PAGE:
London Fields Brewery
A trip out to London's new brewing heartland of Hackney has brought me to London Fields Brewery and their rather wonderful taproom. Hop vines adorn every ledge in this warm and rustic bar, completely at odds with the railway overhead and the industrial estates surrounding. And the choice of poison isn't too shabby either, with twelve keg and six cask lines serving up an array of beery delights, including a good number of rare and seasonal offerings alongside a couple of guests. They are even open seven days a week – bonus!
Starting on a number of their core range, there is a remarkably high level of consistency with the majority being fine tipples, even if nothing quite sticks out as spectacular. Both American pales, the more traditionally American Shoreditch Triangle IPA and the West Coast variant Hackney Hopster, are rich on the hop front with the former especially having huge grapefruit tones on both the nose and the palette. I am rather taken with the story behind their red ale, Love Not War, the beer first being brewed during the riots two years ago when the brewers were trapped inside the brewery. The beer itself is a lovely red with hints of cinnamon amongst the sweet biscuit maltiness. It is reasonably bitter too, seemingly more so than either pale, and at just 4.2% is very drinkable.
My favourite here among the regulars is (rather unsurprisingly) the Black Path Porter. Rich plum flavours abound on the nose, and these continue upon first taste as it reveals itself to be a vibrant and fruity porter. The taste mellows quickly to a dark chocolate aftertaste, with a suggestion of syrupy liquorice underneath. The only criticism would be that the final flourish, especially in bottle, feels a little too watery for one that offers so much to begin with.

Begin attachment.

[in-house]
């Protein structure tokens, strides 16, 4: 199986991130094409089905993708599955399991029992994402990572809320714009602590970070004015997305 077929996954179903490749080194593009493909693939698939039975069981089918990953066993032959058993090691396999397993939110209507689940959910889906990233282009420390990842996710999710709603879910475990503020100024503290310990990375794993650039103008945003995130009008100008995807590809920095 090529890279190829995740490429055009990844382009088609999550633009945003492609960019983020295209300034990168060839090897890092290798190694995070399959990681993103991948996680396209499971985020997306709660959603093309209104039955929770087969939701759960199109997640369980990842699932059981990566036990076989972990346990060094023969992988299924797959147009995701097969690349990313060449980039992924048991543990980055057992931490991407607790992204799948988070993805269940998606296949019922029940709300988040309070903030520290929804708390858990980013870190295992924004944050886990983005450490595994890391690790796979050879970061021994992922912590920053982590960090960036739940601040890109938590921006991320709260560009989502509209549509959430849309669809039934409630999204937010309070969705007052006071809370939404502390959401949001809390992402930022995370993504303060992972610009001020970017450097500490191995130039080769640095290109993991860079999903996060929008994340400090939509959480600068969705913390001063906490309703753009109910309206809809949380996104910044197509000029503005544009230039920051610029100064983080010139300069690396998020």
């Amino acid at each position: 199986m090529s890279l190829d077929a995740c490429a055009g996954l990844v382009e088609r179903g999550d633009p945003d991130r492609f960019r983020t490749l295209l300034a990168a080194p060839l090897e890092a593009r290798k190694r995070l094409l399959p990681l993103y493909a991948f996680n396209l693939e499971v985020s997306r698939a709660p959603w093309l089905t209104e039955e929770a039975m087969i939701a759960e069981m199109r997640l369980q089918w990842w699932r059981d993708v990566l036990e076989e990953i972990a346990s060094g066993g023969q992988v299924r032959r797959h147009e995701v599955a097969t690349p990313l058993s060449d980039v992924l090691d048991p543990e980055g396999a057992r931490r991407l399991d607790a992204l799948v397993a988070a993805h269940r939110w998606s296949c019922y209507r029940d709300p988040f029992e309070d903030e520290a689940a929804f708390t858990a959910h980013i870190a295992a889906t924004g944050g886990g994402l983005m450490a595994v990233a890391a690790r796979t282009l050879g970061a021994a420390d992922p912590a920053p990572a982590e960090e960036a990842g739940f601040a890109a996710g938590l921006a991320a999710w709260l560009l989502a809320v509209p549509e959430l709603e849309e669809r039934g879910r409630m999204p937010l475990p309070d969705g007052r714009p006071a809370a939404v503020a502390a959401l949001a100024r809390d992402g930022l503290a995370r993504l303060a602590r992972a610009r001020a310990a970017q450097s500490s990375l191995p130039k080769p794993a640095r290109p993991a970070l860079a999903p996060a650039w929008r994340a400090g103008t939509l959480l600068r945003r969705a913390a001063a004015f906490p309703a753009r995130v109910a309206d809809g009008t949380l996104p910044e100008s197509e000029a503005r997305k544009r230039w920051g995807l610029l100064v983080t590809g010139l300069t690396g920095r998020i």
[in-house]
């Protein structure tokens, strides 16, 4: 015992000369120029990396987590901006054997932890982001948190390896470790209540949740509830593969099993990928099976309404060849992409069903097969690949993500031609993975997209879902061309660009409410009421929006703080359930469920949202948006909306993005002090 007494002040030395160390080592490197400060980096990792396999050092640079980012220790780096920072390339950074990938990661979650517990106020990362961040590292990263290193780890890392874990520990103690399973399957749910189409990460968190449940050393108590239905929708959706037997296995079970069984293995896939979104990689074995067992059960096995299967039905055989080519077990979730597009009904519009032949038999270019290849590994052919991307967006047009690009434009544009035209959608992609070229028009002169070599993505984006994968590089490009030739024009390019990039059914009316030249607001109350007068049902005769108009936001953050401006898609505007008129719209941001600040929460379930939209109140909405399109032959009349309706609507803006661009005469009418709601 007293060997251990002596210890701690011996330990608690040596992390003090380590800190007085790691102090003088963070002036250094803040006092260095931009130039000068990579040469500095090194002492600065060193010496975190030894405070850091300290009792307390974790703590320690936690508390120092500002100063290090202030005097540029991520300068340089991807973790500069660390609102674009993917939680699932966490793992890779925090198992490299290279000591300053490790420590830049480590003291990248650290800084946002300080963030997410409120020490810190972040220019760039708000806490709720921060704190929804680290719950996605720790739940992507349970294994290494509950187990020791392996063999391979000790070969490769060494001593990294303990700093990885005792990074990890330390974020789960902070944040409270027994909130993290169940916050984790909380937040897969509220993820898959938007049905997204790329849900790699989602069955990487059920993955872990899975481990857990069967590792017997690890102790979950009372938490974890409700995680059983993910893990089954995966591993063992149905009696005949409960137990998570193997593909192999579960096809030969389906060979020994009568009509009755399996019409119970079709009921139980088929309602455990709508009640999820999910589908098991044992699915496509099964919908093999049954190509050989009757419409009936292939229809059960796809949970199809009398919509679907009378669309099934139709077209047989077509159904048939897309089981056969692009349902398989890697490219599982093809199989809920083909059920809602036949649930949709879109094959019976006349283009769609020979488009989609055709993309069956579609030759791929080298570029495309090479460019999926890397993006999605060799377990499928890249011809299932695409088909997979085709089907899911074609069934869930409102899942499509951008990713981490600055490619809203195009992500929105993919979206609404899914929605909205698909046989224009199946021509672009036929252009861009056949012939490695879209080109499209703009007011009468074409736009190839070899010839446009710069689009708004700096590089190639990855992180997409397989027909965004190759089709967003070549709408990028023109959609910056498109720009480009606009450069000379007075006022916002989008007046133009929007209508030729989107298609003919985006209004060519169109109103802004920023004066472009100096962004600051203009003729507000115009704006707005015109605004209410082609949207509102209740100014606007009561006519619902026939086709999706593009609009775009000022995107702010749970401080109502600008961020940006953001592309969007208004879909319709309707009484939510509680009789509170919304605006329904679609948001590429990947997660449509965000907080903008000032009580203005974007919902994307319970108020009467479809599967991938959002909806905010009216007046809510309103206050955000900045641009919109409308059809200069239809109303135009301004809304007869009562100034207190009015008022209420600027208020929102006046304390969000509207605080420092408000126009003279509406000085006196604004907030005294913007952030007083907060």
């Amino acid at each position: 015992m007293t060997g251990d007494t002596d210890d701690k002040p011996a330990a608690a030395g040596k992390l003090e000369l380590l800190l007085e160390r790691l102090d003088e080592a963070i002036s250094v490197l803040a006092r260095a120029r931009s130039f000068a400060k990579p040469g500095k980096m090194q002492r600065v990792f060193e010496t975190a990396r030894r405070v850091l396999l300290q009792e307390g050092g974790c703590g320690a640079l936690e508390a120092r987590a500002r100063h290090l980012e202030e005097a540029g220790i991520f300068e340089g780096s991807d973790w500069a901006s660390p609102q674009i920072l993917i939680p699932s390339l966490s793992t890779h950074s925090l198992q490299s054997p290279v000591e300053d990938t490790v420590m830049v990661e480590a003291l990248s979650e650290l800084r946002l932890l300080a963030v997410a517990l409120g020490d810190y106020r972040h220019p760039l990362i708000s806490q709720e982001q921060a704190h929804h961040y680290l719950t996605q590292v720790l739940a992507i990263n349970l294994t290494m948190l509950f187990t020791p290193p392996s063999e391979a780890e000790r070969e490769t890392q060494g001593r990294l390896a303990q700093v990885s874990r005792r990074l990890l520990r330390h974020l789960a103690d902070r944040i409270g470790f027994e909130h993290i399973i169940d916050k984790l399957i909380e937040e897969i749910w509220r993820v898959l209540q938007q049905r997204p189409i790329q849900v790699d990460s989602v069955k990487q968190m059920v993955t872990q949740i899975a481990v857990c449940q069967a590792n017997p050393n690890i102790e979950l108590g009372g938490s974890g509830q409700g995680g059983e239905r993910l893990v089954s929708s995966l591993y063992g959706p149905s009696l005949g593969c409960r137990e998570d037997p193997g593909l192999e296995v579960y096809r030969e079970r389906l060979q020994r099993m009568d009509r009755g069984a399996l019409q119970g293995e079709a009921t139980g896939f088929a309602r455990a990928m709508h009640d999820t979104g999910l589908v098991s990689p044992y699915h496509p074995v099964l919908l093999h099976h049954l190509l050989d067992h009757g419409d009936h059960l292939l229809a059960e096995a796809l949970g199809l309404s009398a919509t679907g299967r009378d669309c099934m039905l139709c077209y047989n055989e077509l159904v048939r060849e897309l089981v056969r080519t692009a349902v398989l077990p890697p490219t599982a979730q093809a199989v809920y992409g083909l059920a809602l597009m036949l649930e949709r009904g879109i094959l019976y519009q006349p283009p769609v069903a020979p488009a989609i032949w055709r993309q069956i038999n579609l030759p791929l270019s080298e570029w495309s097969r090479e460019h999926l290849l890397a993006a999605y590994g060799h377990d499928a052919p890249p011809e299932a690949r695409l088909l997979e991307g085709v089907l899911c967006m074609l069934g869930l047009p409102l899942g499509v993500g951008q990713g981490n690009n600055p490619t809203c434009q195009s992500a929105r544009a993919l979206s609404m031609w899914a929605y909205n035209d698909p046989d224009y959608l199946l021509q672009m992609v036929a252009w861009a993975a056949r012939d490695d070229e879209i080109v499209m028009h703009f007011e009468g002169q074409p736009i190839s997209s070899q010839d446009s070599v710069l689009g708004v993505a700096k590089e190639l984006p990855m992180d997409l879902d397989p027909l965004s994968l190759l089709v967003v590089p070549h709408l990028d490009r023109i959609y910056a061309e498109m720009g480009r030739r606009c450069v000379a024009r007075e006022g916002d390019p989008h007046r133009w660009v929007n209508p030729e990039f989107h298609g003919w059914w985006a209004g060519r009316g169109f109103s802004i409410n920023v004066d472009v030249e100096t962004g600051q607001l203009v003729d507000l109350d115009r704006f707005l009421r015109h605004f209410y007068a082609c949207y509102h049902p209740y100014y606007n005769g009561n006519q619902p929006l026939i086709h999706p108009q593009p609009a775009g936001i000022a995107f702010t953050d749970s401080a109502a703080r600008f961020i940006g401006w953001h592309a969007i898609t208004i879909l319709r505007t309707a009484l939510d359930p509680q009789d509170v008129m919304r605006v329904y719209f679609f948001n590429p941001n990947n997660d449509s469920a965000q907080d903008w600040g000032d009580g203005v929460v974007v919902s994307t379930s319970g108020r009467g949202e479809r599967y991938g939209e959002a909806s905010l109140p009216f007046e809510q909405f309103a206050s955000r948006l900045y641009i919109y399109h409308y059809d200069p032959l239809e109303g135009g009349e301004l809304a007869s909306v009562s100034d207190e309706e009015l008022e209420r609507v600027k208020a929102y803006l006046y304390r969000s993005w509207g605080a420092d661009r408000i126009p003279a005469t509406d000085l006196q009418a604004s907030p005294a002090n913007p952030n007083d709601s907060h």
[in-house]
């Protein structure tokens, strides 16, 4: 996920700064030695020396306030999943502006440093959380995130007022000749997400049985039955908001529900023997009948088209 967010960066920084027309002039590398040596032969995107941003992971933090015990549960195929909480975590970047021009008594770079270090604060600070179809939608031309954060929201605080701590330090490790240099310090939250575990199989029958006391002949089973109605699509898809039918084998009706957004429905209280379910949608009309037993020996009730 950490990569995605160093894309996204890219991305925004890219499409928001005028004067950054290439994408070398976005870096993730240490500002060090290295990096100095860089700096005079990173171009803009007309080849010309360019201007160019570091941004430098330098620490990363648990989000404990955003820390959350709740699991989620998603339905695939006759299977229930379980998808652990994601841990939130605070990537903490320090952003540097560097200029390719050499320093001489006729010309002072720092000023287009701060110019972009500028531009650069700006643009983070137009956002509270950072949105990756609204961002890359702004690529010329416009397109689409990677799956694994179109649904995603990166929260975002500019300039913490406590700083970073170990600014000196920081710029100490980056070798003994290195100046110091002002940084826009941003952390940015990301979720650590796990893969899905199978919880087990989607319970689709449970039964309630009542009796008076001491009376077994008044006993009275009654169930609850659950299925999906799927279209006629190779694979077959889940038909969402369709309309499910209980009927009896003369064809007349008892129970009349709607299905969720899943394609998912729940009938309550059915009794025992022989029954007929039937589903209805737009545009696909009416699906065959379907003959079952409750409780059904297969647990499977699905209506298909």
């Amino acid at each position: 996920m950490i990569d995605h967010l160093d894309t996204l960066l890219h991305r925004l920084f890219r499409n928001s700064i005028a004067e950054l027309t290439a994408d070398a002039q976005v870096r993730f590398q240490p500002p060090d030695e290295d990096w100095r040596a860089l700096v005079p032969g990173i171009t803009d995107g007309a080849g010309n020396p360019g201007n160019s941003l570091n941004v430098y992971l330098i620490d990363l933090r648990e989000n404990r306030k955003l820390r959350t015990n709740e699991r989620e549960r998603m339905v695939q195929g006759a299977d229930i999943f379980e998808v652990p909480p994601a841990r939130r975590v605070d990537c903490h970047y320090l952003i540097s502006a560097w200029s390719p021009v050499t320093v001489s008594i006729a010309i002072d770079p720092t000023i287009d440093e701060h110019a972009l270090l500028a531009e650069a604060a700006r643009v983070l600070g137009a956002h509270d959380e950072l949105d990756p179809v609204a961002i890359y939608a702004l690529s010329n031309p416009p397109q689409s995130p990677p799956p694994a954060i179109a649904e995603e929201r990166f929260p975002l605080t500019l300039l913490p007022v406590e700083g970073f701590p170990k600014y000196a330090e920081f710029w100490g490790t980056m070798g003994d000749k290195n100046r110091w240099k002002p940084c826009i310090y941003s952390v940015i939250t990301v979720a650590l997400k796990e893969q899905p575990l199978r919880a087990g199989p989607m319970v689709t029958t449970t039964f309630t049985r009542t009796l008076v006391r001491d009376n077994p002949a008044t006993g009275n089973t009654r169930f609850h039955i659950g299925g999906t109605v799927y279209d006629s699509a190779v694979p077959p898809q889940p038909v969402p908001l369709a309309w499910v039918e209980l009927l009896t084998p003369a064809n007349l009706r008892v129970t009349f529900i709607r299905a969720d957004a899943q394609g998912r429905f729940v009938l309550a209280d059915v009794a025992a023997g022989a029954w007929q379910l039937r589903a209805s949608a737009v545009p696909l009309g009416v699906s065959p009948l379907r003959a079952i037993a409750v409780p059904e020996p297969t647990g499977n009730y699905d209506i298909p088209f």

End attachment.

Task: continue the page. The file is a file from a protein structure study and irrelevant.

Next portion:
Amongst the seasonal specials, autumn has taken centre stage. The incredibly fresh smelling green hopped pale Harvest Ale is packed with tropical fruits on the tongue as mango, orange and passion fruit come through immediately, but fade too quickly. The Pumpkin Ale does exactly what it says on the tin, a very nice example that is satisfying with plenty of pumpkin to feast upon, as other warming spices bubble up. But these are tame in comparison to Gyle 666, their spiced brown ale. I was urged to have taste before buying even a third, and it is easy to taste why it is too much for many. A huge hit of cloves, cinnamon, pepper, and rounded off by a sledgehammer blow of chilli. Really quite an extreme beer, but very flavoursome as it leaves the mouth with that warm tingling for long after.
London Fields Brewery certainly has my favourite London taproom, and some lovely beer to match. The seasonal range in particular is interesting and well executed, although the none-appearance of Black Frost again this year is a major disappointment. Well worth a visit.
For more information, check out the London Fields Brewery website.